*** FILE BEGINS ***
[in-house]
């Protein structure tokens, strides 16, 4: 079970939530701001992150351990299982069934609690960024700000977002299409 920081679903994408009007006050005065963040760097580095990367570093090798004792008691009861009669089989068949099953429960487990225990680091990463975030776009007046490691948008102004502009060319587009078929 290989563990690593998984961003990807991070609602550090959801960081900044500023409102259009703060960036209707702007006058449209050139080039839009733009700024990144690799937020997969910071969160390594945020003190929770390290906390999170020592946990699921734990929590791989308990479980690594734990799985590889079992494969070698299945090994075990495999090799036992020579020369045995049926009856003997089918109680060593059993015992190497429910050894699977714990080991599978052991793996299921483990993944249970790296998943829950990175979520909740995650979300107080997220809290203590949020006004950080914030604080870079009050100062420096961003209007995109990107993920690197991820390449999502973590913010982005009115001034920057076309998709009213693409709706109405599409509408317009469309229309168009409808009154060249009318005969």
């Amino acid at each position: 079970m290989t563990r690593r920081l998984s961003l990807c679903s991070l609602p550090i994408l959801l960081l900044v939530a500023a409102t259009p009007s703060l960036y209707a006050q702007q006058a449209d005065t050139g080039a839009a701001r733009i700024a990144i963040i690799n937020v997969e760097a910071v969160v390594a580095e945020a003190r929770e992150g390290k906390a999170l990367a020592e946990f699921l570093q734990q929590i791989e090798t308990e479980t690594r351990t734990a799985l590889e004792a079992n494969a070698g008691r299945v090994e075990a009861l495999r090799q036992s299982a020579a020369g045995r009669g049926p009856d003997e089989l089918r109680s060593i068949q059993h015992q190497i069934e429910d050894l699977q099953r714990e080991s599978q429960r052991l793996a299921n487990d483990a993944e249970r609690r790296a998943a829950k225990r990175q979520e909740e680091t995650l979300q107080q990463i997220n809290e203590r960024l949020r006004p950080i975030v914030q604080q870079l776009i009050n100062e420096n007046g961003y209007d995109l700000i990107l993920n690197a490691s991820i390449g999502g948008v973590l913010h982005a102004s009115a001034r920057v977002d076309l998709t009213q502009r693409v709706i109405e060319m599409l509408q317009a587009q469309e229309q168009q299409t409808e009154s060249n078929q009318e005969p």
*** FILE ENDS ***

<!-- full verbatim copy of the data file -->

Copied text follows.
[in-house]
């Protein structure tokens, strides 16, 4: 079970939530701001992150351990299982069934609690960024700000977002299409 920081679903994408009007006050005065963040760097580095990367570093090798004792008691009861009669089989068949099953429960487990225990680091990463975030776009007046490691948008102004502009060319587009078929 290989563990690593998984961003990807991070609602550090959801960081900044500023409102259009703060960036209707702007006058449209050139080039839009733009700024990144690799937020997969910071969160390594945020003190929770390290906390999170020592946990699921734990929590791989308990479980690594734990799985590889079992494969070698299945090994075990495999090799036992020579020369045995049926009856003997089918109680060593059993015992190497429910050894699977714990080991599978052991793996299921483990993944249970790296998943829950990175979520909740995650979300107080997220809290203590949020006004950080914030604080870079009050100062420096961003209007995109990107993920690197991820390449999502973590913010982005009115001034920057076309998709009213693409709706109405599409509408317009469309229309168009409808009154060249009318005969």
């Amino acid at each position: 079970m290989t563990r690593r920081l998984s961003l990807c679903s991070l609602p550090i994408l959801l960081l900044v939530a500023a409102t259009p009007s703060l960036y209707a006050q702007q006058a449209d005065t050139g080039a839009a701001r733009i700024a990144i963040i690799n937020v997969e760097a910071v969160v390594a580095e945020a003190r929770e992150g390290k906390a999170l990367a020592e946990f699921l570093q734990q929590i791989e090798t308990e479980t690594r351990t734990a799985l590889e004792a079992n494969a070698g008691r299945v090994e075990a009861l495999r090799q036992s299982a020579a020369g045995r009669g049926p009856d003997e089989l089918r109680s060593i068949q059993h015992q190497i069934e429910d050894l699977q099953r714990e080991s599978q429960r052991l793996a299921n487990d483990a993944e249970r609690r790296a998943a829950k225990r990175q979520e909740e680091t995650l979300q107080q990463i997220n809290e203590r960024l949020r006004p950080i975030v914030q604080q870079l776009i009050n100062e420096n007046g961003y209007d995109l700000i990107l993920n690197a490691s991820i390449g999502g948008v973590l913010h982005a102004s009115a001034r920057v977002d076309l998709t009213q502009r693409v709706i109405e060319m599409l509408q317009a587009q469309e229309q168009q299409t409808e009154s060249n078929q009318e005969p």